The Absolute Best Spots To Slurp Ramen In NYC

Ramen is one of my all-time favorite foods. And no, I don't mean the dried noodle-in-a-cup variety that I subsisted on in college. (Although, I still sometimes eat instant ramen with an egg dropped in and enjoy every second of it.) I'm talking about thick bone broths that have been cooked down for hours, filled with slurpy noodles, and topped with a whole slew of fresh things for a textural eating adventure.

Lucky for us New Yorkers, there is some seriously next-level ramen available across almost every borough. From classic and authentic to fusion and more modern takes, there's a warming bowl out there for every ramen-lover (which is everyone, right?). Ahead, find a few of my favorite spots in the city right now, and stay tuned for updates.

Photo: via @chukobk
Chuko
Chuko is hands-down one of the top ramen spots in the city. It's not a super traditional bowl, but I am partial to the kimchi ramen. Ground pork and big chunks of kimchi are surrounded by a thick, spicy soup. It's great with a soft or hard egg. And don't forget to order a side of the kale salad; it's not ramen, but it's still delicious.

Chuko, 565 Vanderbilt Avenue (at Pacific Street); 347-425-9570.
Photo: via @yujiramen.
Yuji Ramen
Another Brooklyn favorite, Yuji Ramen serves up mazemen and seafood-broth based ramen on weekday evenings at Okonomi in Williamsburg.

Yuji Ramen, 150 Ainslie Street (at Lorimer Street); 718-302-0598.
Photo: via @ramenjunkie.
Ivan Ramen
Ivan Ramen had two successful locations in Japan before the Long Island-born chef Ivan Orkin decided to bring the company to New York. Orkin makes his iconic rye or whole wheat noodles from scratch, which are paired with a few different broth options.

Ivan Ramen, multiple locations.
Photo: via @totto_ramen.
Totto Ramen
Totto ramen's chicken ramen is the stuff of comfort food dreams. The regular paitan broth is thick and satisfying on its own, but the spicy version takes the bowl to new heights. And we can't help but add a few of the customizable toppings for good measure.

Totto Ramen, multiple locations.
Photo: via @ippudony.
Ippudo
There's always a line at Ippudo, and for good reason. The tonkotsu (pork-based) ramen is the perfect consistency, as is the sliced pork that gets placed on top. There are a bunch of variations that include different toppings and levels of spice, so there's always a reason to go back for another bowl.

Ippudo, multiple locations.
Photo: via @deer_cyanide
Takashi
If you want to try the ramen at Takashi, you're going to have to eat a little later than usual — 12 a.m. to be exact. That's because the restaurant has a totally different menu during normal hours. But on Fridays and Saturdays at midnight, diners can try the beef broth ramen. Trust me, with homemade noodles and braised beef belly it's worth staying up for.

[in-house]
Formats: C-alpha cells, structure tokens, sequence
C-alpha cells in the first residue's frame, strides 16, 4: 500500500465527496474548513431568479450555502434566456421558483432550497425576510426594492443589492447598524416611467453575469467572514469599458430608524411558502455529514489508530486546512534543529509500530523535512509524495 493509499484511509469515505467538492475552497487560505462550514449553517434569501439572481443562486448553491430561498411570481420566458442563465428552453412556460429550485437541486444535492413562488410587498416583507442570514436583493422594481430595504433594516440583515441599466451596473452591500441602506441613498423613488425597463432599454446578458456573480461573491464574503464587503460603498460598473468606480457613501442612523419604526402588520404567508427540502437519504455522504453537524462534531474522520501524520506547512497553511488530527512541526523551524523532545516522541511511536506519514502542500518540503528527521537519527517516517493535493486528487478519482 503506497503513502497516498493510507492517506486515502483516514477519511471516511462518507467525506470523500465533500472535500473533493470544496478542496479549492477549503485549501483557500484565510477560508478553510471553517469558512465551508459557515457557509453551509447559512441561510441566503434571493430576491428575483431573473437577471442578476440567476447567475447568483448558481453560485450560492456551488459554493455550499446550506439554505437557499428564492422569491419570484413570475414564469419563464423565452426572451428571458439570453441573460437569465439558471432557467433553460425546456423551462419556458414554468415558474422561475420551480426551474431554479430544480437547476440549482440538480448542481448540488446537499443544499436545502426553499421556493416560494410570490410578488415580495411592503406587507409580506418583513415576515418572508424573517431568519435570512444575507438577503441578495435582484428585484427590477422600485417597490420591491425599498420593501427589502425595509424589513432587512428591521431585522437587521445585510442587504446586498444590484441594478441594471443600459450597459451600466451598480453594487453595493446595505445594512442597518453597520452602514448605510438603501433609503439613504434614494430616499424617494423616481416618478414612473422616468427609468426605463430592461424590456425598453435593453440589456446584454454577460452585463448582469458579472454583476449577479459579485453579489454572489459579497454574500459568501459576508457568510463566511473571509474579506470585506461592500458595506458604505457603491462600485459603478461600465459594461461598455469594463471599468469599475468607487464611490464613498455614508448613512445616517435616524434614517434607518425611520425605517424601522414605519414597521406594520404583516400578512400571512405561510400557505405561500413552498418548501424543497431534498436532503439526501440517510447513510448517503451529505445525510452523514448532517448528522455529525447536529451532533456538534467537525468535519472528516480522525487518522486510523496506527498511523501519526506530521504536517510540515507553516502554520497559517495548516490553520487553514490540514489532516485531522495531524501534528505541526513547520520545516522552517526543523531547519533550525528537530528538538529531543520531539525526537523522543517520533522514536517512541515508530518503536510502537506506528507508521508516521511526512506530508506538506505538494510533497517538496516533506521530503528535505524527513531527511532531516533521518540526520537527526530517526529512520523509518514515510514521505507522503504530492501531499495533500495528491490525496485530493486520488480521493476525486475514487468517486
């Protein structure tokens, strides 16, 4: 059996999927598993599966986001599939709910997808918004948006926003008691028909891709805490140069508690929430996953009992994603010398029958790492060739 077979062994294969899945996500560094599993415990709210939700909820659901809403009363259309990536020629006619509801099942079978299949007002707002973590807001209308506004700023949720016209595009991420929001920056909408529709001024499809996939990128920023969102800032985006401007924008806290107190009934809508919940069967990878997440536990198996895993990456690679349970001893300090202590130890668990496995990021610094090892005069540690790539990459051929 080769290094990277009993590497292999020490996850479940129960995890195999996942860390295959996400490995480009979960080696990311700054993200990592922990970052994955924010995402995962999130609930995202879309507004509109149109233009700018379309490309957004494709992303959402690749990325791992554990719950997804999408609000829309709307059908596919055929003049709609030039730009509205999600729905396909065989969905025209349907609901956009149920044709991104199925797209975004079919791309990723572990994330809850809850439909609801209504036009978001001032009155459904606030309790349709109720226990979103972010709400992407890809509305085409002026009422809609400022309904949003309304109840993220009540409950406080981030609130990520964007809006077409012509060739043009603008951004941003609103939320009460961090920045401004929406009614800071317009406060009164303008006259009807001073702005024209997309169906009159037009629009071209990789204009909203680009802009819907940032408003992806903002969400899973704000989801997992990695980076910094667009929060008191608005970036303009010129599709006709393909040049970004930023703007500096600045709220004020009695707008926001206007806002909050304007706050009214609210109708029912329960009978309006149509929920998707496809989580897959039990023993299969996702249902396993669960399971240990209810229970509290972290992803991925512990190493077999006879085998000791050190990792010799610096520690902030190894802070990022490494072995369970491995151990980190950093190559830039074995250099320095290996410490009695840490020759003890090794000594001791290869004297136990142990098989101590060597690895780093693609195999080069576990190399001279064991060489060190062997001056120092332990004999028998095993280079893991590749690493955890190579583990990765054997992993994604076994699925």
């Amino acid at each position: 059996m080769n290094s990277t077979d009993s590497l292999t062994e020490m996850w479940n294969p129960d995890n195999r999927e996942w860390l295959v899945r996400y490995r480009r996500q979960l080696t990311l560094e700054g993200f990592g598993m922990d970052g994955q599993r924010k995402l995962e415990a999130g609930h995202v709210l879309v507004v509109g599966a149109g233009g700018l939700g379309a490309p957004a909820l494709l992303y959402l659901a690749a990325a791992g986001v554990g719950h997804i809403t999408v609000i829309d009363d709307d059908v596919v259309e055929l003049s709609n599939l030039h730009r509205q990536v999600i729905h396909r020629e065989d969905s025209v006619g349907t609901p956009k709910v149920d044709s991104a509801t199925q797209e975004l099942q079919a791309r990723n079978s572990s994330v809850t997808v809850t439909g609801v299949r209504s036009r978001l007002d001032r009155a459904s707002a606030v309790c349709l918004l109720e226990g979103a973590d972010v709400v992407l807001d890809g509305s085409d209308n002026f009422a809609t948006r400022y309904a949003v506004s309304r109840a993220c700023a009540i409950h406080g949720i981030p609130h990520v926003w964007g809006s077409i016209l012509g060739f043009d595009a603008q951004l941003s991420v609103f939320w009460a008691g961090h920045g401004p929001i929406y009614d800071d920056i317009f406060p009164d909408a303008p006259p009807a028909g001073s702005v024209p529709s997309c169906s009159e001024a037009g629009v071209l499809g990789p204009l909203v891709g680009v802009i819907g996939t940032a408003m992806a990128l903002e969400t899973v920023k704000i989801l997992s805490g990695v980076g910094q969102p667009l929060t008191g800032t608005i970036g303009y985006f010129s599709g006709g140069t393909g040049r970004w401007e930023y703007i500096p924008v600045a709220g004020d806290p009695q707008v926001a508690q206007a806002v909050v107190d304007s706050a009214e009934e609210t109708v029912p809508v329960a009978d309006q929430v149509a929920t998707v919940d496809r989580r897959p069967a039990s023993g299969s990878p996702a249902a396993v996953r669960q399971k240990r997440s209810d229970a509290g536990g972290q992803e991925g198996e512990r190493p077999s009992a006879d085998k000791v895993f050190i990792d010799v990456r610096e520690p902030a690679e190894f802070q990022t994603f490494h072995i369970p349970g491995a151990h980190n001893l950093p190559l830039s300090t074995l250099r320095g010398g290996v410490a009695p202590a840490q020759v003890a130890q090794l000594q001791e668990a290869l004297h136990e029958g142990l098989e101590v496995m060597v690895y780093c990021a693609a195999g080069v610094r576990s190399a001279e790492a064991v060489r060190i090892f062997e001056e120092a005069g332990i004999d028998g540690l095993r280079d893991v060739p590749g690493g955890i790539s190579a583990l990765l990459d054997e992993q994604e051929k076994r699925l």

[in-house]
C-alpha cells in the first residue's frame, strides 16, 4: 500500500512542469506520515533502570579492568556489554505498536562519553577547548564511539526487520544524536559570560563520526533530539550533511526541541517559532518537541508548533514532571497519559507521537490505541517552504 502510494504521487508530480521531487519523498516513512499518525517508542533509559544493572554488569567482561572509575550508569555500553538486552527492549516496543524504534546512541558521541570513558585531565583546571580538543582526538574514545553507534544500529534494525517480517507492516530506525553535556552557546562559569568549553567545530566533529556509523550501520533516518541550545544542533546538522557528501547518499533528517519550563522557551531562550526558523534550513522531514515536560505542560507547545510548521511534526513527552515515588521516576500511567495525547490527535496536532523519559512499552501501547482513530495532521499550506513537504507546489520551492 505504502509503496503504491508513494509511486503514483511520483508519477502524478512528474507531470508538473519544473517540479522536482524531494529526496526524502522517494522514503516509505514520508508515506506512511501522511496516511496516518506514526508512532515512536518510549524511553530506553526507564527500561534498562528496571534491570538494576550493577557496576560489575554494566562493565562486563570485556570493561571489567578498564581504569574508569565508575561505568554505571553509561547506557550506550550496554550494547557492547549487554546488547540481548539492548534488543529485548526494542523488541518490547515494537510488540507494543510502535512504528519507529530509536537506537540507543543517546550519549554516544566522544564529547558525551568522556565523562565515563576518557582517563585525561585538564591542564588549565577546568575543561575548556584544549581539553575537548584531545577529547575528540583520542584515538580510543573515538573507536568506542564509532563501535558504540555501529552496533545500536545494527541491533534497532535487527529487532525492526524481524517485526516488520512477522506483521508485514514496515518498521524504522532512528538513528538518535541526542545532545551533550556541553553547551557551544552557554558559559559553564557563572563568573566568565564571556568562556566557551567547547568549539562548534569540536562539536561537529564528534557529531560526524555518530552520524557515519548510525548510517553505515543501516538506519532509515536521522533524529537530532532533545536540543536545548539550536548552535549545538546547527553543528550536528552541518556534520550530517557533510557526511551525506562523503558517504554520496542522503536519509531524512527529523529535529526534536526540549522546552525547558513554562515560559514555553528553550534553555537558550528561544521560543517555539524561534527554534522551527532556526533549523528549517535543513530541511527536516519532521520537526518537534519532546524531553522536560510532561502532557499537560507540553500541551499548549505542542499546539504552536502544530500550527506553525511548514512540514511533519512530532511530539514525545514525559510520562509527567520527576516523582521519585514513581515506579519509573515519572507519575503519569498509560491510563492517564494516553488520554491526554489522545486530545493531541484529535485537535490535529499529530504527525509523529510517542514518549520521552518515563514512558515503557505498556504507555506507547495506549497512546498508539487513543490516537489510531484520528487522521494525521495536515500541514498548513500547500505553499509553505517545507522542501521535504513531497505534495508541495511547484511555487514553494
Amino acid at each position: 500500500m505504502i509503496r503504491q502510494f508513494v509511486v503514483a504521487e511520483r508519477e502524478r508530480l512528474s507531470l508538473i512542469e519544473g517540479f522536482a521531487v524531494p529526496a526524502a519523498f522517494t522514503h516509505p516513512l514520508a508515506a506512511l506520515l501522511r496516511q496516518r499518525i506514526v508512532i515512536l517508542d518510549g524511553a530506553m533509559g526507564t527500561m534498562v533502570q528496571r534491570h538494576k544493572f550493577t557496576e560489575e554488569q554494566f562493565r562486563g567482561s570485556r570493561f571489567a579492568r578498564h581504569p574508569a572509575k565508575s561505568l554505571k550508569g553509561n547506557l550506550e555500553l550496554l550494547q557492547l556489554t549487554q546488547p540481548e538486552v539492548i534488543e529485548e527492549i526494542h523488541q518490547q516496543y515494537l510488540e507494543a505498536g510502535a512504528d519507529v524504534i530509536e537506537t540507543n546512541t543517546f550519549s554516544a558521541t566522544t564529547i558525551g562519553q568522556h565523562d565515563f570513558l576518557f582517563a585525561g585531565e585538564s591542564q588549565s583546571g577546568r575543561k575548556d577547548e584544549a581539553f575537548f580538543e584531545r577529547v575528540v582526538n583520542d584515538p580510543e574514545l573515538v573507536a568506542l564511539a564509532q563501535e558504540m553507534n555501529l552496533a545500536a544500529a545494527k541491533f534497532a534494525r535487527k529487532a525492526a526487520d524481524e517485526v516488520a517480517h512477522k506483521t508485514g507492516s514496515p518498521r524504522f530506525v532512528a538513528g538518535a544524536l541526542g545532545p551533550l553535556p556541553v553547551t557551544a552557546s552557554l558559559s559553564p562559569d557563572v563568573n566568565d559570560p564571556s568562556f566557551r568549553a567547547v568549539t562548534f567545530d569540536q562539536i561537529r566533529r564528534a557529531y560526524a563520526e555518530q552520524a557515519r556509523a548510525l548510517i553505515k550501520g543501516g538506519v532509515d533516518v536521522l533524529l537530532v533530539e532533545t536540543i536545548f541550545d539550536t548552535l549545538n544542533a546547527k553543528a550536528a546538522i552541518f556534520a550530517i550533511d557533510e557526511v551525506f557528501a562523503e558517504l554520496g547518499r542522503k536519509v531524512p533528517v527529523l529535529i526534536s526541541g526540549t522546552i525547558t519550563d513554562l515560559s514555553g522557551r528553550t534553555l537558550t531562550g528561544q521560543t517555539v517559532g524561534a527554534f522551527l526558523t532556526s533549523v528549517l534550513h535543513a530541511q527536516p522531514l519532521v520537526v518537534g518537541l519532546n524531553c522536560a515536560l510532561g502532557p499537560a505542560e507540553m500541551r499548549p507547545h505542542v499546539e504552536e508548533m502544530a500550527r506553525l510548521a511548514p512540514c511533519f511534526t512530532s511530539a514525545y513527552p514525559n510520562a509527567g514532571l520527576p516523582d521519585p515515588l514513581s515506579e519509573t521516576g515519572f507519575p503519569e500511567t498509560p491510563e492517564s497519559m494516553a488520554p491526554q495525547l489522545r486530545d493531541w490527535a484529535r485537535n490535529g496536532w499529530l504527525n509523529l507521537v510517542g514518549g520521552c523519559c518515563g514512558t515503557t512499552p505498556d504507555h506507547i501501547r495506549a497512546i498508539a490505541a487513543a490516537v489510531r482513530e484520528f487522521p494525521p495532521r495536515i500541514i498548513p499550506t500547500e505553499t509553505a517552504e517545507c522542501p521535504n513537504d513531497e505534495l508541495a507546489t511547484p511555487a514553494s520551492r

Takashi, 456 Hudson St (at Barrow Street); (212) 414-2929.
Mu Ramen
Ryan Sutton dubbed Mu Ramen, "among the city’s finest places to enjoy tonkotsu," and we wholeheartedly agree. The rich oxtail ramen broth is definitely worth a trip to Queens if you're not already in the neighborhood.

Mu Ramen, 1209 Jackson Ave (at 48th Ave); (917) 868-8903.
Photo: Courtesy of @gansoramen.
Ganso Ramen
Ganso offers two styles of ramen — Tokyo-style chicken ramen and pork bone Tonkotsu. The multiple varieties mean repeat returns are essential to getting as much of out the menu as possible. Not to mention the non-ramen offerings are delicious and could easily make up their own meal.

Ganso Ramen, 25 Bond Street (at Livingston St); (718) 403-0900.
Photo: via @
Jin Ramen
Jin serves Hakata-style ramen, which features pork rib broth. If you run out of noodles, don't worry, you can order an extra batch to help slurp up the rest of your soup.

Jin Ramen, multiple locations.
Photo: Courtesy of @ichiranny
Ichiran
Eating your ramen solo in a silent booth is worth it for Manabu Yoshitomi’s tonkotsu broth and homemade noodles. He wants his diners to focus on the ramen, free of distractions, and we can't blame him. It's that good. Plus the customizable bowls mean you'll never run out of options. You can even order the noodles at different levels of doneness.

Ichiran, 386 Johnson Avenue (at Bogart Street); (718) 381 0491.
Photo: Courtesy of @mokbar_nyc.
Mokbar
If you're a fan of Korean food and you're not too much of a traditionalist to try some outrageously delicious fusion ramen, look no further than mokbar. The tiny eatery hidden away inside Chelsea Market adds ramen noodles to iconic Korean soups. The result is something truly special. And yes, there's a bibimbap ramen.

Mokbar, Chelsea Market; 75 9th Avenue (at 15th Street); 646-775-1169.